Capital Markets

Global Credit affirms Kenya Re’s stable outlook on strong capital, liquidity

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Kenya Re managing director Jadiah Mwarania. FILE PHOTO | NMG

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Summary

  • Global Credit Ratings (GCR) has affirmed Kenya Reinsurance Corporation (Kenya Re) a national scale financial rating of AA+ with a stable outlook, citing strong capital base and healthy liquidity.
  • The South African rating agency said the reinsurer has demonstrated a strong financial profile both in Kenya and the international markets it serves.
  • Kenya RE last year booked a net profit of Sh3.97 billion up from Sh2.29 billion posted the previous year, translating to a growth of 73 percent on the back of properties revaluation.

Global Credit Ratings (GCR) has affirmed Kenya Reinsurance Corporation (Kenya Re) a national scale financial rating of AA+ with a stable outlook, citing strong capital base and healthy liquidity.

The South African rating agency said the reinsurer has demonstrated a strong financial profile both in Kenya and the international markets it serves.

Kenya RE last year booked a net profit of Sh3.97 billion up from Sh2.29 billion posted the previous year, translating to a growth of 73 percent on the back of properties revaluation.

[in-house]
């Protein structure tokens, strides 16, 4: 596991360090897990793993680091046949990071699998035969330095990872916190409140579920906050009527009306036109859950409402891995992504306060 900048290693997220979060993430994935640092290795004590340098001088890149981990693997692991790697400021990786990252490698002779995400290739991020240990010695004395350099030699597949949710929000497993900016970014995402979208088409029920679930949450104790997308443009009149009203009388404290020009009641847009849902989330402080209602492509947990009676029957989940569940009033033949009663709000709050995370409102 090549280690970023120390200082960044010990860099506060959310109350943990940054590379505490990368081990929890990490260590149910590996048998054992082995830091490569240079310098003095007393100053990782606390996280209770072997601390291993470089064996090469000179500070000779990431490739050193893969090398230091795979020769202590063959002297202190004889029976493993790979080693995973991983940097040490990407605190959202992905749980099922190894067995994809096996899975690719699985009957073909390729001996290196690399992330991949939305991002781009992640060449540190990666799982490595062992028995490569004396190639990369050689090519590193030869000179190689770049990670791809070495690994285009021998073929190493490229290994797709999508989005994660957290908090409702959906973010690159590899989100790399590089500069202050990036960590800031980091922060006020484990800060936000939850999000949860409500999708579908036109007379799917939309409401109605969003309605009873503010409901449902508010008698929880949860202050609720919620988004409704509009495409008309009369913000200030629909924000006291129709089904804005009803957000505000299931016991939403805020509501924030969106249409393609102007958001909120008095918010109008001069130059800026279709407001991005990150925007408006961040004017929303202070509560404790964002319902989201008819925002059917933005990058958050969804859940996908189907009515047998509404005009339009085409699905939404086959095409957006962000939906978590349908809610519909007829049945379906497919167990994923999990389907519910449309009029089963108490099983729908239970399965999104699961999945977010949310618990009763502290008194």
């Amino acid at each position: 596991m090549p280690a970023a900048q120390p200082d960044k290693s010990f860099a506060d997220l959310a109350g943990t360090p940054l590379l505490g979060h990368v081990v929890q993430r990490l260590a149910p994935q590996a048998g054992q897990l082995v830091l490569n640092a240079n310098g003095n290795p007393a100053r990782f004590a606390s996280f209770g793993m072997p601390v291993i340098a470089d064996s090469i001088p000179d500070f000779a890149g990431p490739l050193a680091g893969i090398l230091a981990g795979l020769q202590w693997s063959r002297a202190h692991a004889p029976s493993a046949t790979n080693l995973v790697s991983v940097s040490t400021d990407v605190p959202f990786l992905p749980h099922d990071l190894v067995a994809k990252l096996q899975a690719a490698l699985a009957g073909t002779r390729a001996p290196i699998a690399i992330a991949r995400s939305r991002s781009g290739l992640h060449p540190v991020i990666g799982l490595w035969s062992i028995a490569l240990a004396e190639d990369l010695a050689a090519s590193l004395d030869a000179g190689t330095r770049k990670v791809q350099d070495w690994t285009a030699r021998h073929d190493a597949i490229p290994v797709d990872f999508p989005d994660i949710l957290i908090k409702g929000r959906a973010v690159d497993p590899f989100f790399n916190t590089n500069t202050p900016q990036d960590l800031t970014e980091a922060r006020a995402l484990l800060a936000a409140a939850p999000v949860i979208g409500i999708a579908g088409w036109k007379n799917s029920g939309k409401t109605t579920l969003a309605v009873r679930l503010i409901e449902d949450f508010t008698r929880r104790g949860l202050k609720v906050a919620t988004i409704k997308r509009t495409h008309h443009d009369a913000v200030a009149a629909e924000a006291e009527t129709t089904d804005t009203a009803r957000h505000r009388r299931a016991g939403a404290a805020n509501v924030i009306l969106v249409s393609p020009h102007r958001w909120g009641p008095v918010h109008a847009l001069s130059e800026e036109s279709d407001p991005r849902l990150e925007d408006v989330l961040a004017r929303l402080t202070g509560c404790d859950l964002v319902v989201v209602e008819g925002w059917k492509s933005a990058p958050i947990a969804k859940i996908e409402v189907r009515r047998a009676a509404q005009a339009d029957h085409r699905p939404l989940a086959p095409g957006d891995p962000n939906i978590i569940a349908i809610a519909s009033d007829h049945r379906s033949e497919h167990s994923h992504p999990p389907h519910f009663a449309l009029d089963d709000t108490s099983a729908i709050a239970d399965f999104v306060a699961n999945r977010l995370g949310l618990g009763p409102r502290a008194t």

“The entity demonstrated a strong financial profile, while business profile remained at intermediate levels, with small and risky presences in foreign markets diluting entrenched strong domestic market position,” said GCR.

GCR, however, downgraded Kenya Re’s international scale financial strength rating to B, from B+ on Kenya’s risks revisions. It, however, retained the table outlook too.

The agency said the international scale financial strength rating was lowered to reflect higher operating risk in jurisdictions where gross premiums are derived.

Notably, Kenya and India accounted for 75 per cent of gross premiums in the financial year ended 2019, up from 70 per cent in the previous year.

Unrealised property revaluation gains saw Kenya Re’s capital grow by 13 per cent to Sh33.65 billion last year from Sh29.4 billion.

GCR said the capital adequacy ratio was maintained at about three times the minimum, reflecting a sizeable capital base relative to the growing quantum of the insurance market and credit risks.